Today’s daf focuses – almost in its entirety – on the evils of gasei ha-rua’h: arrogance. A lengthy list of Sages offer proof of texts from Tanakh all of which clearly indicate that pride is a destructive force.
One example is the teaching presented by Rabbi Alexandri, who says that someone who is a person with gasut ha-rua’h will be disturbed by even the lightest of winds, based on the pasuk, “Ve-ha-resha’im ka-yam nigrash,” (see Yeshayahu 57:20). Rabbi Alexandri explains that if the ocean – which contains many rivi’iyot is pushed and pulled by the wind, certainly a human being who has just one revi’it of blood will be buffeted by the wind, as well.
This teaching is difficult since we know that a human body has much more than a single revi’it of blood, something pointed out by the rishonim. While some suggest that Rabbi Alexandri is referring to a baby, even so we must explain that the intention is the amount of blood whose removal would put the child in danger, since even a baby has more than a revi’it of blood in his or her body. Another suggestion is that this statement refers to the amount of blood that is in the human heart. This explanation works well with the fact that every heartbeat expels about 80 cubic centimeters of blood, which is approximately equivalent to a revi’it.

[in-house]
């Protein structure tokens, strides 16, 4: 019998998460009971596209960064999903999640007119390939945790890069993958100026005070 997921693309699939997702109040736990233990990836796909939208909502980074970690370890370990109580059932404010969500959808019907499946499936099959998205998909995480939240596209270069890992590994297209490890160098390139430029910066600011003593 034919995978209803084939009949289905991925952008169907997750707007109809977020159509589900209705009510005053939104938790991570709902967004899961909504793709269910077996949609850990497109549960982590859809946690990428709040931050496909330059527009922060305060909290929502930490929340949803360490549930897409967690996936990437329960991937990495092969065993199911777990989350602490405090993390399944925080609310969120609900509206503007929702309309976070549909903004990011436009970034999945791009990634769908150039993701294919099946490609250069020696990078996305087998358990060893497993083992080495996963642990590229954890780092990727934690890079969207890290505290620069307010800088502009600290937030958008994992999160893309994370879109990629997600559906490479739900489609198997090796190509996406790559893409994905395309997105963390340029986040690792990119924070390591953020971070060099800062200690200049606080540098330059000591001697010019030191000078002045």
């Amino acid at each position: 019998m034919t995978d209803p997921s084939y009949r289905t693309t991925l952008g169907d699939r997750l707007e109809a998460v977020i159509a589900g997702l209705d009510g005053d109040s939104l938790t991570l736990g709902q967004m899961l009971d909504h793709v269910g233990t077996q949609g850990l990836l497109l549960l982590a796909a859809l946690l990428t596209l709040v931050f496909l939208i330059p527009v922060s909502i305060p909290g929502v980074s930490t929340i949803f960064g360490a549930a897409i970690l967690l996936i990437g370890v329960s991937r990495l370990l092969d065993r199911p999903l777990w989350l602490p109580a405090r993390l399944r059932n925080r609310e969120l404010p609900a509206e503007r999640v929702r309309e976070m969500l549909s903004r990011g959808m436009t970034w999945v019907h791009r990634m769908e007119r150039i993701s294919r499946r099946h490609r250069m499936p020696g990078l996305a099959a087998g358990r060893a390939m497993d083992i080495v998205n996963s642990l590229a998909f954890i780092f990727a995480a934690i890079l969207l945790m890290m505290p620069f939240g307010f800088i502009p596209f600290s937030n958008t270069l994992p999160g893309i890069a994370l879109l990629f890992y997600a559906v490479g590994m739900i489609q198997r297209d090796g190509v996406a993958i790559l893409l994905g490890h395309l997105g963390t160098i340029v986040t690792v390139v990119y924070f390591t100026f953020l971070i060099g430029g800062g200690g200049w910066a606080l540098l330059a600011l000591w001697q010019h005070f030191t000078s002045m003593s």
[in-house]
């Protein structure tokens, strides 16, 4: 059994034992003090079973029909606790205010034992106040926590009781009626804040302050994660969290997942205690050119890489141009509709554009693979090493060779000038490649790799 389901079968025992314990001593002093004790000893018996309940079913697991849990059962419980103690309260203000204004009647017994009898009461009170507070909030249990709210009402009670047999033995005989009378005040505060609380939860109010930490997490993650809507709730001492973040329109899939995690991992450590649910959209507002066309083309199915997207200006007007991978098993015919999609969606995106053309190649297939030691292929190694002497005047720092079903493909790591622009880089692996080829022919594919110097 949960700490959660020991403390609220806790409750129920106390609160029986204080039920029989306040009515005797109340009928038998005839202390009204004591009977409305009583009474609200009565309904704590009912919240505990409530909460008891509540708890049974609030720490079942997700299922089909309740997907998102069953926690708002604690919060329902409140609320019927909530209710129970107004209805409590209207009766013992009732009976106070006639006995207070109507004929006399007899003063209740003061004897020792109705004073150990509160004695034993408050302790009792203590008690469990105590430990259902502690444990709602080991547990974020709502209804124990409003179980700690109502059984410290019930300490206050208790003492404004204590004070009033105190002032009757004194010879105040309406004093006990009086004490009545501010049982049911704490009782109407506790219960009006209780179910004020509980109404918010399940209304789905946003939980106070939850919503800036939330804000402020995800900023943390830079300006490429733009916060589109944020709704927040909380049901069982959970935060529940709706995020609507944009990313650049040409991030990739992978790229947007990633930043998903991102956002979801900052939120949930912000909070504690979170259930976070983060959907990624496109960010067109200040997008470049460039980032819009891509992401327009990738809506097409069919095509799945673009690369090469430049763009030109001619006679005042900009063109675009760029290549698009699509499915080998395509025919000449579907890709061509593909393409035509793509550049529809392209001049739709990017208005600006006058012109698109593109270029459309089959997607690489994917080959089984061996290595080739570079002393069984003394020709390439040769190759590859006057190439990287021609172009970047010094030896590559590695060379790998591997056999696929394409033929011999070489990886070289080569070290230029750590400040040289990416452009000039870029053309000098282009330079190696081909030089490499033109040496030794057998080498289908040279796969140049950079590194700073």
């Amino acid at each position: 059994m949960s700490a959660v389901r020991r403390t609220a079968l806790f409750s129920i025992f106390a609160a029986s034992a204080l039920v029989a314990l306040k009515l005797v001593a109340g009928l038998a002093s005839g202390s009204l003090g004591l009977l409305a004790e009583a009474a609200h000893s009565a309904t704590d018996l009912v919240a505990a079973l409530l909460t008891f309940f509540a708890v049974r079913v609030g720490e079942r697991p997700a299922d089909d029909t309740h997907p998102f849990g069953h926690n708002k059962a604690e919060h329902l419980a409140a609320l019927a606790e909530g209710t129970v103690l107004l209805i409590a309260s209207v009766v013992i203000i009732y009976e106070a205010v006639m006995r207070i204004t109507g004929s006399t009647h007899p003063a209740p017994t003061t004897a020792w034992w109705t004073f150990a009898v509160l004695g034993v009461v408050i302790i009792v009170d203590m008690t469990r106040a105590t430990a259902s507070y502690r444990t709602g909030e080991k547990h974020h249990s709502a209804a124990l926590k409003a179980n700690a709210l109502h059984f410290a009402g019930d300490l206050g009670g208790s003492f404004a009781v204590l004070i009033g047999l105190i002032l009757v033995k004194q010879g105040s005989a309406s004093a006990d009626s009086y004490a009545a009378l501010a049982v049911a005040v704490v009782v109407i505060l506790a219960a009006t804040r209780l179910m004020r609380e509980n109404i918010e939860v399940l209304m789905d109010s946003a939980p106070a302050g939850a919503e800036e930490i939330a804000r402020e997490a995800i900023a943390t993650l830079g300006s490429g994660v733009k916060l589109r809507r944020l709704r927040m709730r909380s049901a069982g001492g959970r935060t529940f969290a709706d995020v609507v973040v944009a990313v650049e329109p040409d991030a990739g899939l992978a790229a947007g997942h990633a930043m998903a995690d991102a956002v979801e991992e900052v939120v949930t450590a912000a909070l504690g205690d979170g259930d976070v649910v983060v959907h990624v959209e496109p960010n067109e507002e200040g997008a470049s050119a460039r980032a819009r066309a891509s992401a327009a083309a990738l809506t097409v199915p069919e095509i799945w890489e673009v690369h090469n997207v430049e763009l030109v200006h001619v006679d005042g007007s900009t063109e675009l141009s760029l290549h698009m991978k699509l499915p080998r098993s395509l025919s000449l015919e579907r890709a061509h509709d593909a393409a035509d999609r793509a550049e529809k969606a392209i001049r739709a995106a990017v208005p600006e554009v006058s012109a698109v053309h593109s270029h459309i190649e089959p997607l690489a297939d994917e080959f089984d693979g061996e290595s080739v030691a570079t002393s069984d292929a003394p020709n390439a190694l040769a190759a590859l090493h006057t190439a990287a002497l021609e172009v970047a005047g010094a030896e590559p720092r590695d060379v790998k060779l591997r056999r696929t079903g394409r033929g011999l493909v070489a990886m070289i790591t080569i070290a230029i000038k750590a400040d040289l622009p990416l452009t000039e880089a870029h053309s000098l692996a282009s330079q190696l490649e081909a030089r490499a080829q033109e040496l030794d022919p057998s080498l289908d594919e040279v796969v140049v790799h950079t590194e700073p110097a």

Somewhat surprisingly, the Gemara continues with the statement of Ḥiyya bar Ashi who quotes Rav as saying that it is essential that a Torah scholar should have some small amount of gasut ha-rua’h – he says “one eighth of one eighth” – which, Rashi explains, is the smallest measurable amount that has its own name. Rav Huna the son of Rav Yehoshua teaches that such gasut ha-rua’h crowns the scholar like a sasa (awn of bristle-like growth on the top of the husk) crowns the stalk of wheat. The Meiri explains this simile by saying that just as the sasa protects the wheat, similarly a minimal amount of pride will protect the scholar from being looked down upon by others.